E: “This is a nice dinner.” (read in a sweet, high-pitched voice)
Dad: “Your three year old cousin…”
E: “I don’t like hot dogs.”
Me: “Your cool Uncle Jeremiah…”
E: “E, man, how ya doin.”
Me: “Emperor Palpatine, Ruler of the Dark Side…”
E: “I’ll kill you after dinner.”
Of course, children have differing abilities to take others’ perspectives as they develop. Primary school age children will not be ready for multi-cultural diplomacy at the United Nations’ mediation table just yet but plant the seeds and they will get there. The following are Robert Selman’s five stages of perspective-taking[iv] with my own practical suggestions for how you can support your children’s development through the years.
- Undifferentiated perspective taking
Children have a sense of their own thoughts and feelings and the fact that their actions cause others to react but sometimes may confuse others’ thoughts and feelings with their own.
Easy practice: Look for chances to identify different kinds of emotions when interacting with others. “Look at that woman’s expression in the store. Her face says to me she’s frustrated.” The posters with multiple facial expressions are great for expanding a feelings vocabulary. Check out this one. My son’s favorite is “lovestruck!”
2. Social-informational perspective taking
Children understand that different perspectives may mean that people have access to different information than they have.
Easy practice: When you are reading books with your child, stop when you find a belief, perspective, motivation or course of action that would differ from what your daughter would choose. Talk about the character’s perspective and motivation and from where it may have originated.
3. Self-reflective perspective taking
Children can view others’ perspectives by interpreting others’ thoughts and feelings and recognize that other people can do the same.
Easy practice: Guide your children through a conflict situation by asking them, after cooling down, to tell what they are thinking and feeling and then, asking them to interpret what the other person is thinking and feeling.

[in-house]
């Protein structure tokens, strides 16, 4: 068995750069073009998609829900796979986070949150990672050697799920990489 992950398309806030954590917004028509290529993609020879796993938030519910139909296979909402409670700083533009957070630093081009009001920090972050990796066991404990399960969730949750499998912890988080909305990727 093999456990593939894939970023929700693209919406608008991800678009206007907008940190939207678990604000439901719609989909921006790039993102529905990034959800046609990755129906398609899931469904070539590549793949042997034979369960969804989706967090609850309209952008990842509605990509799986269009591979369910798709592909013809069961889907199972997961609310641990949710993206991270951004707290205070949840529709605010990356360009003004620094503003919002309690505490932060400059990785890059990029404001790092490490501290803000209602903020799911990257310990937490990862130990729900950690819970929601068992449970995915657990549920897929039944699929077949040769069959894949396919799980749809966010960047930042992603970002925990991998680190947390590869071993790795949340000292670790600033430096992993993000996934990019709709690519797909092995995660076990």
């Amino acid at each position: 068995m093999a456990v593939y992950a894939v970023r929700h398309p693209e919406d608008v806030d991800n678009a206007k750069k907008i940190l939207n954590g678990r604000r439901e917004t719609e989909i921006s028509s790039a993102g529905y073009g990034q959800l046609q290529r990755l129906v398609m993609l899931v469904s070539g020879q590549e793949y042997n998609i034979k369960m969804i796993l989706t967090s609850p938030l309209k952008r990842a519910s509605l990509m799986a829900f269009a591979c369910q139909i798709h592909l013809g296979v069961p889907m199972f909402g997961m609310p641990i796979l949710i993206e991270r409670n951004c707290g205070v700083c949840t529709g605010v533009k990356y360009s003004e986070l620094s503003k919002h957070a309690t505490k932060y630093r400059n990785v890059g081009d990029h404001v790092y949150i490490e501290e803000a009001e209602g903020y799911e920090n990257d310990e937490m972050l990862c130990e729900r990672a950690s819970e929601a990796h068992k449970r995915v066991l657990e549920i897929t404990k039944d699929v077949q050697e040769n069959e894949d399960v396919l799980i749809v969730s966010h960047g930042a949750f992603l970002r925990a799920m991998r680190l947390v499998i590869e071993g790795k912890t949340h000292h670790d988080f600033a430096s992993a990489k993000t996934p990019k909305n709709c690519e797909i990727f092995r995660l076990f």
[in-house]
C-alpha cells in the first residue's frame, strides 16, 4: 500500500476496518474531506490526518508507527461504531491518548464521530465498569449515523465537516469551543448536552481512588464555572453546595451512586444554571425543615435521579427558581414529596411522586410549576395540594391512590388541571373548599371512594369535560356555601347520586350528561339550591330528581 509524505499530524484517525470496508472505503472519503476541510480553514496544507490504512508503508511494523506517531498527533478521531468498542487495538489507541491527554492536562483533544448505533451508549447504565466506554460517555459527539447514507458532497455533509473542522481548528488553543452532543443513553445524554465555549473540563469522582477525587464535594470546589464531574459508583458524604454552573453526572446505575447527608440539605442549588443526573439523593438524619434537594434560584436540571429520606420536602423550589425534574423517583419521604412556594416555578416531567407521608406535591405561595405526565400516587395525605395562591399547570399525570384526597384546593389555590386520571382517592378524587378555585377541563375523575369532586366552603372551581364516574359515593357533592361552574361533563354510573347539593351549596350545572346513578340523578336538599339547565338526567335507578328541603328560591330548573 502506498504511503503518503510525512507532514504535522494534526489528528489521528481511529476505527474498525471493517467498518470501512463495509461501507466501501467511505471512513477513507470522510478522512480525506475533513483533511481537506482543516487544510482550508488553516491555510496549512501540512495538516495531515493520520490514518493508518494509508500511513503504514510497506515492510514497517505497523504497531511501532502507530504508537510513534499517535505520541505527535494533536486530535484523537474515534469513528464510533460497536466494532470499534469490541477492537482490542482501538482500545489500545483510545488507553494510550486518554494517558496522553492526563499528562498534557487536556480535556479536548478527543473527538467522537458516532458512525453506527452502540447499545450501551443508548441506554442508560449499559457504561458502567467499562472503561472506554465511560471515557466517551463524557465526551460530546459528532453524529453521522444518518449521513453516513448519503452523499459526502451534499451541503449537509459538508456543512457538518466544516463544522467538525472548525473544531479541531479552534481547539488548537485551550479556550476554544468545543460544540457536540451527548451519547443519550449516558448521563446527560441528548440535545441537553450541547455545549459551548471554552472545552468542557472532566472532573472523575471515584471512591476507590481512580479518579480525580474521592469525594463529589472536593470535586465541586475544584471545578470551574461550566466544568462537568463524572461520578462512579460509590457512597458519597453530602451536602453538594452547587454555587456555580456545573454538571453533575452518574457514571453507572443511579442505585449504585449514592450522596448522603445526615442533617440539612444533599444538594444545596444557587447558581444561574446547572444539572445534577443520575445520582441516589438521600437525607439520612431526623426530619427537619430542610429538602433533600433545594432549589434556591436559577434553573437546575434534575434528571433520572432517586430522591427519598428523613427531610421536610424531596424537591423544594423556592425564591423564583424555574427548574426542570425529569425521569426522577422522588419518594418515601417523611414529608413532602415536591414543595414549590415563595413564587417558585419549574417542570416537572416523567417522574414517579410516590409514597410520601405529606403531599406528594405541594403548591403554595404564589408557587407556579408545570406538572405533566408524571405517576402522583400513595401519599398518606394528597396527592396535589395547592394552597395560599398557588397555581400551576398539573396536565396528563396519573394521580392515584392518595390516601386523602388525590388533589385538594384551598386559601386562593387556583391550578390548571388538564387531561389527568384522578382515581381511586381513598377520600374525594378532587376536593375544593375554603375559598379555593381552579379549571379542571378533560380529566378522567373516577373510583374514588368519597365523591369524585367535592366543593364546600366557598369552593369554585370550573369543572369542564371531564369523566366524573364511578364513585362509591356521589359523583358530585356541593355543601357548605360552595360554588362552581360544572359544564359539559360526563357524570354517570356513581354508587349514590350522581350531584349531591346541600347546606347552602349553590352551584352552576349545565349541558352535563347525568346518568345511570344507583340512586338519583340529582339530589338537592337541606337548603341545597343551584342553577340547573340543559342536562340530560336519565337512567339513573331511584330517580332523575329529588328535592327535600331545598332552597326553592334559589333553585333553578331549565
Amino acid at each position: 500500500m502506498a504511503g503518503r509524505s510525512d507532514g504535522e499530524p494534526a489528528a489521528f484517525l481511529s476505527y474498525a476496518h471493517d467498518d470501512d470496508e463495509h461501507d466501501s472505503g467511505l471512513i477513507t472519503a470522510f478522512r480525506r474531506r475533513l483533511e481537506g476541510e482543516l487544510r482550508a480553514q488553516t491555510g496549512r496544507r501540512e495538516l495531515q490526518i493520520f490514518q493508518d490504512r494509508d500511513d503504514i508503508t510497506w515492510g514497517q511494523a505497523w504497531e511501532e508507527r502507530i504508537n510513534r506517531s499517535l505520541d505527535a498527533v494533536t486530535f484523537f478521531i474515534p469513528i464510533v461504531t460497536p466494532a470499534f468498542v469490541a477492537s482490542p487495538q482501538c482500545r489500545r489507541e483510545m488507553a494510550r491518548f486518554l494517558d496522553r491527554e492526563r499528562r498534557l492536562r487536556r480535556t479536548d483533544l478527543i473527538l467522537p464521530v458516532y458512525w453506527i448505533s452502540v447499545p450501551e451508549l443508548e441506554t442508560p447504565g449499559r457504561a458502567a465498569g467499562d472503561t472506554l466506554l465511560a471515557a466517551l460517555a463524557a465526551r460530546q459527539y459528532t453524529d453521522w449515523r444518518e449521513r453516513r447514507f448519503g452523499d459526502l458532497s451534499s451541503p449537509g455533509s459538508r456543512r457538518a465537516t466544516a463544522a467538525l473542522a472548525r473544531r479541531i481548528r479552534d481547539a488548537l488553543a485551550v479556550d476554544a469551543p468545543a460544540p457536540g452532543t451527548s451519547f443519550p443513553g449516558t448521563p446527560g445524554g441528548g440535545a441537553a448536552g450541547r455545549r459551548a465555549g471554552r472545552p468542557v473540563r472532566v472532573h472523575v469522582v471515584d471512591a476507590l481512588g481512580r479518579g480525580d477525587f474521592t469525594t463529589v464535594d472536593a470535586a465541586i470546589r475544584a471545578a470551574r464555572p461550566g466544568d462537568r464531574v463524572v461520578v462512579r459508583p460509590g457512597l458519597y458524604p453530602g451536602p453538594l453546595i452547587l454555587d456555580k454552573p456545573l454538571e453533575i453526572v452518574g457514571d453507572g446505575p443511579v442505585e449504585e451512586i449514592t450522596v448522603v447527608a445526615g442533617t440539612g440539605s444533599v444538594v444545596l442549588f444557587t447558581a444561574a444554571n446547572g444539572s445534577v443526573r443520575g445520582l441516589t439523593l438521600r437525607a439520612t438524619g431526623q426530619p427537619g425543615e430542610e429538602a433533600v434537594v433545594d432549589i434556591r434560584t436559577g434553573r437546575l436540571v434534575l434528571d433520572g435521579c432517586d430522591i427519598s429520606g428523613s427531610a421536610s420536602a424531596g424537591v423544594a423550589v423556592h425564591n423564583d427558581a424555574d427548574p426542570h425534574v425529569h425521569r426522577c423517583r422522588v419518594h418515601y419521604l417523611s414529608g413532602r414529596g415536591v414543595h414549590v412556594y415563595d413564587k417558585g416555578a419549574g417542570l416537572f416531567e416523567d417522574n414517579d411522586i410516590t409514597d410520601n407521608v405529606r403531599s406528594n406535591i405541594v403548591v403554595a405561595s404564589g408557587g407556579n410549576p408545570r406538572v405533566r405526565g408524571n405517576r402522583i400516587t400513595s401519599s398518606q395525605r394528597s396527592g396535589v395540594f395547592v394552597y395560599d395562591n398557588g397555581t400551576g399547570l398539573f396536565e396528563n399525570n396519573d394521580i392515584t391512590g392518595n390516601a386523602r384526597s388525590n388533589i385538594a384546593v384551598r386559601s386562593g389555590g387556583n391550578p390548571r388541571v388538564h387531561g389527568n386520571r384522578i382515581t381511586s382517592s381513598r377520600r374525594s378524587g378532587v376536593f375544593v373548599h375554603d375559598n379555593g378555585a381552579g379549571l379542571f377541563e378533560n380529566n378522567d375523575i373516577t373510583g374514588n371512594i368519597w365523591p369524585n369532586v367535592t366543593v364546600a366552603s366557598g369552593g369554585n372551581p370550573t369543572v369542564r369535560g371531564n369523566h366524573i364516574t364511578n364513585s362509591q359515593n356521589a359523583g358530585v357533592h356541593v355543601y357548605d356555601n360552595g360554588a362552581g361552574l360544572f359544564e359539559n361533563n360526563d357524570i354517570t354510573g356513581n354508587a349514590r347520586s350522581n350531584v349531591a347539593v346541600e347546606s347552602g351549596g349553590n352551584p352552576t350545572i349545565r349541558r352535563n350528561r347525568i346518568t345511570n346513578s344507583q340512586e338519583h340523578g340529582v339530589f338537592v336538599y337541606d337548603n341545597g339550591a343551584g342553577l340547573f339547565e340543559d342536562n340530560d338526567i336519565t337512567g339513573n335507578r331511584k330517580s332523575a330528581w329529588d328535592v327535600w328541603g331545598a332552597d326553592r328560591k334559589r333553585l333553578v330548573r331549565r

4. Third party perspective taking
Children are able to mentally step outside of their own thoughts and feelings and another person’s and see a situation from a third person, impartial perspective.
Easy practice: This is a perfect time for a child to read biographies about other people’s lives that might interest them. Select a person together because you know something about the person’s life. Or read it yourself and talk about it with your child.
5. Societal perspective-taking
Begin to see that the third party perspective can be influenced by larger systems and societal values.
Easy practice: Offer opportunities to learn and experience other cultures reflecting on differing perspectives and values. Visit churches, synagogues or other places of worship outside of your belief system. Volunteer in a nursing home or homeless shelter. When you hear your children are interested in another culture, government or belief system, explore the opportunity through books, volunteerism, festivals, travel and other mind-expanding experiences.
Halloween is a holiday that helps us explore our fears in a safe way. It allows us to think about our mortality and our belief systems while having fun. In addition, it gives us permission to be and think differently. Take advantage of this great opportunity to practice perspective taking with your children. Have a safe, happy Halloween!
A good article for educators on teaching perspective taking:
Strong classroom activities on perspective taking:
[ii] Center on the Developing Child at Harvard University (2011). Building the Brain’s “Air Traffic Control” System: How Early Experiences Shape the Development of Executive Function: Working Paper No. 11. Retrieved from www.developingchild.harvard.edu
[iii] Heagle, A.I., & Rehfeldt, R.A. (2006). Teaching Perspective-Taking Skills to Typically Developing Children through Derived Relational Responding. Journal of Early and Intensive Behavior Intervention. 3 (1) 1-34.
[iv] Selman, R.L. (1975). Level of social perspective taking and the development of empathy in children: Speculations from a social-cognitive viewpoint. Journal of Moral Education. 5 (1) 35-43.